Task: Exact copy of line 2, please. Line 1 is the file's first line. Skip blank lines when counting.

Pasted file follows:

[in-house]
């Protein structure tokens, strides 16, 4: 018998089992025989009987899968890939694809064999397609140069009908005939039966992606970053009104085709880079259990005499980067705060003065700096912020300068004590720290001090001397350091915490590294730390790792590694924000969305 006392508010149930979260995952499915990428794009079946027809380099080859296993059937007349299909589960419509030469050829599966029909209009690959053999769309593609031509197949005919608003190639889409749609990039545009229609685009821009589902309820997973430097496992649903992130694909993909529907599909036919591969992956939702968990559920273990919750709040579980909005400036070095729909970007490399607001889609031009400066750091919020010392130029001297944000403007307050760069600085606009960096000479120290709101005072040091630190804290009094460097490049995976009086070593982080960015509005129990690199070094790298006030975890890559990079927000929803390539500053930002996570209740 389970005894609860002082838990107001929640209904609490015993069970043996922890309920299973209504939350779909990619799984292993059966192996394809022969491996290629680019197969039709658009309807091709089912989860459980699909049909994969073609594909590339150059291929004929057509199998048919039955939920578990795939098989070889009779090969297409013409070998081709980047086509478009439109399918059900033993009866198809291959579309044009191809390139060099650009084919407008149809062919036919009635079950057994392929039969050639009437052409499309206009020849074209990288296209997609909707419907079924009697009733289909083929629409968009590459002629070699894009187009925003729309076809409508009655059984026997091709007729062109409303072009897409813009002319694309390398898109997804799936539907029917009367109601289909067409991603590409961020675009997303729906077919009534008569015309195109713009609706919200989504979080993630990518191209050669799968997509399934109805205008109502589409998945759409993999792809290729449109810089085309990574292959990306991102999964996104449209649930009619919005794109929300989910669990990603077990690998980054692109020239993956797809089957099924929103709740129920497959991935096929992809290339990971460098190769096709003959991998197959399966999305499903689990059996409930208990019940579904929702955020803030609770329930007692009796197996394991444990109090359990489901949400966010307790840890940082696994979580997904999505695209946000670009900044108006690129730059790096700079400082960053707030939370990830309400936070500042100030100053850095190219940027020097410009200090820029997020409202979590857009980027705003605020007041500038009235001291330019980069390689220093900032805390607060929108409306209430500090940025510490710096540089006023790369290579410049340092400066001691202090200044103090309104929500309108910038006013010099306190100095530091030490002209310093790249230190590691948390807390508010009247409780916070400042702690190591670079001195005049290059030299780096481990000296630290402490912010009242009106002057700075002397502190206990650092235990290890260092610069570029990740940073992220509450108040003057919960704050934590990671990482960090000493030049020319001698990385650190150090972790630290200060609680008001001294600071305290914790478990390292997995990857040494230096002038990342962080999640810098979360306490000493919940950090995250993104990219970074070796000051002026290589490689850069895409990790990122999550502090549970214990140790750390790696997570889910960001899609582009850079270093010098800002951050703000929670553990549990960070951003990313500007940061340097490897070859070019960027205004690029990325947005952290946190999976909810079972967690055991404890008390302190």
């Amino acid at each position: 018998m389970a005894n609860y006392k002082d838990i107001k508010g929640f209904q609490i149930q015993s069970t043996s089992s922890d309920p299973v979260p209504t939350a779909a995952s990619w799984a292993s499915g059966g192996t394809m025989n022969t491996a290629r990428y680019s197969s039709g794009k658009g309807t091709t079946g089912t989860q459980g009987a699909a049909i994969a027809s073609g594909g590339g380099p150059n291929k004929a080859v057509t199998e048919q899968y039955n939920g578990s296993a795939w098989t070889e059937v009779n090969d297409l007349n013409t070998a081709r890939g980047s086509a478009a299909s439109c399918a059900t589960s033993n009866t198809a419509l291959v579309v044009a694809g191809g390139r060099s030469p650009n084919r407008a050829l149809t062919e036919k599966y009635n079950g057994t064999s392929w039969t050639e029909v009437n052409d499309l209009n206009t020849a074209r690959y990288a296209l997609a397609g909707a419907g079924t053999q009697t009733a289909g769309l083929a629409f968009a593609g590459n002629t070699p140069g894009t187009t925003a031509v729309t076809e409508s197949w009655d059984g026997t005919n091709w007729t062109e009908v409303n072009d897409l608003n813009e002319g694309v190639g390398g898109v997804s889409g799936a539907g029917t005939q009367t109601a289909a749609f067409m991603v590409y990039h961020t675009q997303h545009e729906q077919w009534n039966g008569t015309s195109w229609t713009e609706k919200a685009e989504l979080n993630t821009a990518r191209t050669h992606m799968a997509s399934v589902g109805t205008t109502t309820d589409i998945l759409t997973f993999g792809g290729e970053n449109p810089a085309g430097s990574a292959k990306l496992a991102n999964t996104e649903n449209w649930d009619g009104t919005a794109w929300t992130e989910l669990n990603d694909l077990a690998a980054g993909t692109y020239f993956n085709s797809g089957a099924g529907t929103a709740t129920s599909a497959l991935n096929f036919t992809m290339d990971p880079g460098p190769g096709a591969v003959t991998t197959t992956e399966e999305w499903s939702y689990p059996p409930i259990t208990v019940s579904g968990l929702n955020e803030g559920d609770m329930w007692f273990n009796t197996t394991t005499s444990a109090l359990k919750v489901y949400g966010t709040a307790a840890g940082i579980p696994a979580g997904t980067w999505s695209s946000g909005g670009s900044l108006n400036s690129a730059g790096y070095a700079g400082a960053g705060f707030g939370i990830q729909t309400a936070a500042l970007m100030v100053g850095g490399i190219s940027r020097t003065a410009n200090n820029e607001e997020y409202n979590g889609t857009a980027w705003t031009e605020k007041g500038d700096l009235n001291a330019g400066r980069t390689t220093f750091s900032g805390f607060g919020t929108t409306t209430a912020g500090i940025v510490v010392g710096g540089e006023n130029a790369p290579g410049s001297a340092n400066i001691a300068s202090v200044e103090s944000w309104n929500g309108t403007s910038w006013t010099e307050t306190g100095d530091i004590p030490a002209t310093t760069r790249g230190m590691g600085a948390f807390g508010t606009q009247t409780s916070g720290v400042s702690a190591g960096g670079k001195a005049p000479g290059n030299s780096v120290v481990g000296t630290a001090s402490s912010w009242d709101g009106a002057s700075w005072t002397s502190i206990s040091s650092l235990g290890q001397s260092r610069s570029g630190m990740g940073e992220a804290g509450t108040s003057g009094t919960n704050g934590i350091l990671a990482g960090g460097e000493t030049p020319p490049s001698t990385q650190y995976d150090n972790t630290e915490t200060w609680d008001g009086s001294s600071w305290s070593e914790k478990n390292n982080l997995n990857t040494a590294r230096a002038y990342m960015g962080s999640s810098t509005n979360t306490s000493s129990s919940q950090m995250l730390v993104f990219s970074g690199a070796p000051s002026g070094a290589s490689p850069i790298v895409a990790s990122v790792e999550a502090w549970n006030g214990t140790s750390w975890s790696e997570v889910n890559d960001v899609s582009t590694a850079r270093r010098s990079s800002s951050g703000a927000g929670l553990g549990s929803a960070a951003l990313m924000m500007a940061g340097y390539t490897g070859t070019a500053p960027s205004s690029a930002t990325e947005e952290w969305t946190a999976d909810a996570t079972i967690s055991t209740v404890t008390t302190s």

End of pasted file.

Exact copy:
């Protein structure tokens, strides 16, 4: 018998089992025989009987899968890939694809064999397609140069009908005939039966992606970053009104085709880079259990005499980067705060003065700096912020300068004590720290001090001397350091915490590294730390790792590694924000969305 006392508010149930979260995952499915990428794009079946027809380099080859296993059937007349299909589960419509030469050829599966029909209009690959053999769309593609031509197949005919608003190639889409749609990039545009229609685009821009589902309820997973430097496992649903992130694909993909529907599909036919591969992956939702968990559920273990919750709040579980909005400036070095729909970007490399607001889609031009400066750091919020010392130029001297944000403007307050760069600085606009960096000479120290709101005072040091630190804290009094460097490049995976009086070593982080960015509005129990690199070094790298006030975890890559990079927000929803390539500053930002996570209740 389970005894609860002082838990107001929640209904609490015993069970043996922890309920299973209504939350779909990619799984292993059966192996394809022969491996290629680019197969039709658009309807091709089912989860459980699909049909994969073609594909590339150059291929004929057509199998048919039955939920578990795939098989070889009779090969297409013409070998081709980047086509478009439109399918059900033993009866198809291959579309044009191809390139060099650009084919407008149809062919036919009635079950057994392929039969050639009437052409499309206009020849074209990288296209997609909707419907079924009697009733289909083929629409968009590459002629070699894009187009925003729309076809409508009655059984026997091709007729062109409303072009897409813009002319694309390398898109997804799936539907029917009367109601289909067409991603590409961020675009997303729906077919009534008569015309195109713009609706919200989504979080993630990518191209050669799968997509399934109805205008109502589409998945759409993999792809290729449109810089085309990574292959990306991102999964996104449209649930009619919005794109929300989910669990990603077990690998980054692109020239993956797809089957099924929103709740129920497959991935096929992809290339990971460098190769096709003959991998197959399966999305499903689990059996409930208990019940579904929702955020803030609770329930007692009796197996394991444990109090359990489901949400966010307790840890940082696994979580997904999505695209946000670009900044108006690129730059790096700079400082960053707030939370990830309400936070500042100030100053850095190219940027020097410009200090820029997020409202979590857009980027705003605020007041500038009235001291330019980069390689220093900032805390607060929108409306209430500090940025510490710096540089006023790369290579410049340092400066001691202090200044103090309104929500309108910038006013010099306190100095530091030490002209310093790249230190590691948390807390508010009247409780916070400042702690190591670079001195005049290059030299780096481990000296630290402490912010009242009106002057700075002397502190206990650092235990290890260092610069570029990740940073992220509450108040003057919960704050934590990671990482960090000493030049020319001698990385650190150090972790630290200060609680008001001294600071305290914790478990390292997995990857040494230096002038990342962080999640810098979360306490000493919940950090995250993104990219970074070796000051002026290589490689850069895409990790990122999550502090549970214990140790750390790696997570889910960001899609582009850079270093010098800002951050703000929670553990549990960070951003990313500007940061340097490897070859070019960027205004690029990325947005952290946190999976909810079972967690055991404890008390302190």